Off Axis Parabolic Mirrors
Parabolic Mirrors are used to direct and focus all the incoming collimated light into a single focal point due to the surface shape parabola. It’s applicable when there is a need to either collimate or focus the beam and when the beam divergence is small. There are useful for telescopes, retroreflectors, fiber collimators, spectroscopy, lighting and solar applications.
Our Diamond Turning manufacturing capabilities allow us to provide off-axis Parabolic Mirrors with different surface roughness, coatings and off-axis angle specifications. Customized Parabolic Mirror is available upon request.
Don’t limit what you see. Customization may be available for this product. Let us know your specifications in the RFQ form. You may also browse our manufacturing capabilities.
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|Part Number||Diameter (mm)||Off-Axis Angle (°)||Reflective Focal Length (mm)||Parent Focal Length (mm)||Thickness (mm)||Reflected Wavefront Error @ 633nm|
Focal Length Tolerance: ±1%
Substrate: Aluminium, Copper
Off-Axis Angles: 15°-90°
Clear Aperture: >90%
Surface Quality: 40-20 S-D
Coating: Options Available
Manufacturing Process: Diamond Turned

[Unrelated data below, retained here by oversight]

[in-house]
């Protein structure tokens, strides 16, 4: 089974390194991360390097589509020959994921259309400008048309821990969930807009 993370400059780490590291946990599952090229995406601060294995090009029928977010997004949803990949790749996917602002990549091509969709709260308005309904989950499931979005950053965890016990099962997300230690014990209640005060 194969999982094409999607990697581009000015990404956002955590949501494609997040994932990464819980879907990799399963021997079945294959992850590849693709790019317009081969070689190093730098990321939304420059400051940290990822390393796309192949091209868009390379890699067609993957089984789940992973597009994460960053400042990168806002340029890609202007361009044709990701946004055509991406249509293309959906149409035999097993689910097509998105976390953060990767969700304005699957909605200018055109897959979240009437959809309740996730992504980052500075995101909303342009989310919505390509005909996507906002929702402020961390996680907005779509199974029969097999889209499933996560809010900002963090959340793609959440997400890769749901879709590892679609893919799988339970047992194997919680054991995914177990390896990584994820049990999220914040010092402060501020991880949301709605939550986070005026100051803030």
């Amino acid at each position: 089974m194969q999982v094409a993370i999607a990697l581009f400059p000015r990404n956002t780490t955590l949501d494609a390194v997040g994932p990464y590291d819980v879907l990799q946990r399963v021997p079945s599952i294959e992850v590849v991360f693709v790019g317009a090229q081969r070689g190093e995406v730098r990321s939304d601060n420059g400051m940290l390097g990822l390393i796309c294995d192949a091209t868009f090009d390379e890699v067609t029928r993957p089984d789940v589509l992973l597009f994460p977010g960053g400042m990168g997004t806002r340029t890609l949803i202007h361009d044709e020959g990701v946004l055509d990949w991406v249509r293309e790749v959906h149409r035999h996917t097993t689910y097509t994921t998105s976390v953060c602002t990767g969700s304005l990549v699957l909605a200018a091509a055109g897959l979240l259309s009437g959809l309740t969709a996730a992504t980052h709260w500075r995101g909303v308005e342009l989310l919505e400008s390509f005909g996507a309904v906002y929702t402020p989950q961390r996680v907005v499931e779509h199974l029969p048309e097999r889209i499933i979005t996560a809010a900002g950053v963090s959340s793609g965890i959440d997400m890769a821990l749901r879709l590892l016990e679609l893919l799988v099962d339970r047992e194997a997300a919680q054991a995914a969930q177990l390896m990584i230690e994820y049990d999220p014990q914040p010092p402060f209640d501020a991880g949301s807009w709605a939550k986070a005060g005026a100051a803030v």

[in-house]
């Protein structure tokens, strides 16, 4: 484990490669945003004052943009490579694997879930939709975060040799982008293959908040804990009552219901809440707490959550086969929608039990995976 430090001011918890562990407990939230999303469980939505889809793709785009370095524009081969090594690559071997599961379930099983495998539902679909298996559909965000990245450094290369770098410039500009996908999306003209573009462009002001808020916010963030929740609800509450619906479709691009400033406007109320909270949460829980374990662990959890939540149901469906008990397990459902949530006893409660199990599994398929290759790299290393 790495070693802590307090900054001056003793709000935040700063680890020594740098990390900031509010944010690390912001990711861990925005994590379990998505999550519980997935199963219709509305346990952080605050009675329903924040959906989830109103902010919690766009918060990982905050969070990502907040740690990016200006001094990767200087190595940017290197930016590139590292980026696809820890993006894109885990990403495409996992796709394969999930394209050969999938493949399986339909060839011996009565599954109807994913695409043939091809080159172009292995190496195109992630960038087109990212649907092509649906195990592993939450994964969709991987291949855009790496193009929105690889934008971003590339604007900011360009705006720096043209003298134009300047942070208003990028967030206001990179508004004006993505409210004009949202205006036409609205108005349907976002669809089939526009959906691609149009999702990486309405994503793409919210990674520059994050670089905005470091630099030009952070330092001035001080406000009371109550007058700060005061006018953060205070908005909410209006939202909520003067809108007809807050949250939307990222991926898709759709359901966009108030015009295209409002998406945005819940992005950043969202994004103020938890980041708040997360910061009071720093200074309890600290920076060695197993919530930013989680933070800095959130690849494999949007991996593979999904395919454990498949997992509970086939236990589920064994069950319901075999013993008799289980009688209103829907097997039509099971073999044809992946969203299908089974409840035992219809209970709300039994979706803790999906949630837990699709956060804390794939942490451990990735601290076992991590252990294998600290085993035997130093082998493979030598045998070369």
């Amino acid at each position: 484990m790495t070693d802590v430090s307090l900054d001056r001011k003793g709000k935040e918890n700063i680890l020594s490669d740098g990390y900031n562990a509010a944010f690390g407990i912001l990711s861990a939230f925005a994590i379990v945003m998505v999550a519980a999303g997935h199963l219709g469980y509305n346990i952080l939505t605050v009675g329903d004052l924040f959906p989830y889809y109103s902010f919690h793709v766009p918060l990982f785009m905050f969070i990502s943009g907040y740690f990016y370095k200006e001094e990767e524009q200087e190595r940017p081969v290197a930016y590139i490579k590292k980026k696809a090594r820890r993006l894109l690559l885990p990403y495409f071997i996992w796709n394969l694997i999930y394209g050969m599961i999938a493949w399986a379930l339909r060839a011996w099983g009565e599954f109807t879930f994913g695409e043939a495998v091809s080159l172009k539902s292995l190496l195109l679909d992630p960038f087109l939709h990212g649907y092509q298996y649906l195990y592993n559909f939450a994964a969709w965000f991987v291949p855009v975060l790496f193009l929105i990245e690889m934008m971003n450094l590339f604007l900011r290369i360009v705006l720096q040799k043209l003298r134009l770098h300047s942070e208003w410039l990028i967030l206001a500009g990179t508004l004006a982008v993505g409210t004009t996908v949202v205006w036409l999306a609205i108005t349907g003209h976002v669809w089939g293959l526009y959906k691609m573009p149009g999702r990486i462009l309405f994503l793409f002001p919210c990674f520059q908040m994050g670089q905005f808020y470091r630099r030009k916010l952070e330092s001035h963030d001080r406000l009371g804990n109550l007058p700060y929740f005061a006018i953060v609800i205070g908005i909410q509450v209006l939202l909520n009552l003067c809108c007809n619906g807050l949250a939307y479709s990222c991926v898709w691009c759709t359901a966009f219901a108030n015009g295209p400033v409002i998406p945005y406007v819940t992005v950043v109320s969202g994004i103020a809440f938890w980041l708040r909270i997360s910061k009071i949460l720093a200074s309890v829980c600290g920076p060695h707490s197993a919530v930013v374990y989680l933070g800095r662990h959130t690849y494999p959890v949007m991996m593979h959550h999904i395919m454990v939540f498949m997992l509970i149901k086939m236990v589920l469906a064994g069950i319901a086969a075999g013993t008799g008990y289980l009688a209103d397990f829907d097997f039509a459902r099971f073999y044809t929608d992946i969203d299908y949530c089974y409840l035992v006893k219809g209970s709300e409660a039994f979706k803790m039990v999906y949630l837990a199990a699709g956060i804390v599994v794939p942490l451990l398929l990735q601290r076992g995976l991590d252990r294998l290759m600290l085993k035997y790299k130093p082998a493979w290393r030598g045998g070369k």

Parabolic mirrors are a type of curved mirror that has a parabolic shape. The parabolic shape allows all incoming parallel rays of light to be reflected to a single focal point, or the focus, located on the axis of symmetry of the parabola.
Parabolic mirrors work by reflecting light waves that strike their surface in a specific way due to their parabolic shape. When light waves hit the curved surface of a parabolic mirror, they are reflected in a way that all the rays parallel to its axis converge to a single point known as the focus. This is because the shape of the parabolic mirror causes each ray of light to be reflected at an angle that is dependent on its distance from the axis of the mirror.
The parabolic shape of the mirror ensures that all incoming parallel rays of light are reflected toward the focal point, while rays coming from other angles are reflected in a way that they miss the focal point. This is why parabolic mirrors are often used in devices that require high-quality and precisely focused beams of light, such as telescopes, satellite dishes, and laser reflectors.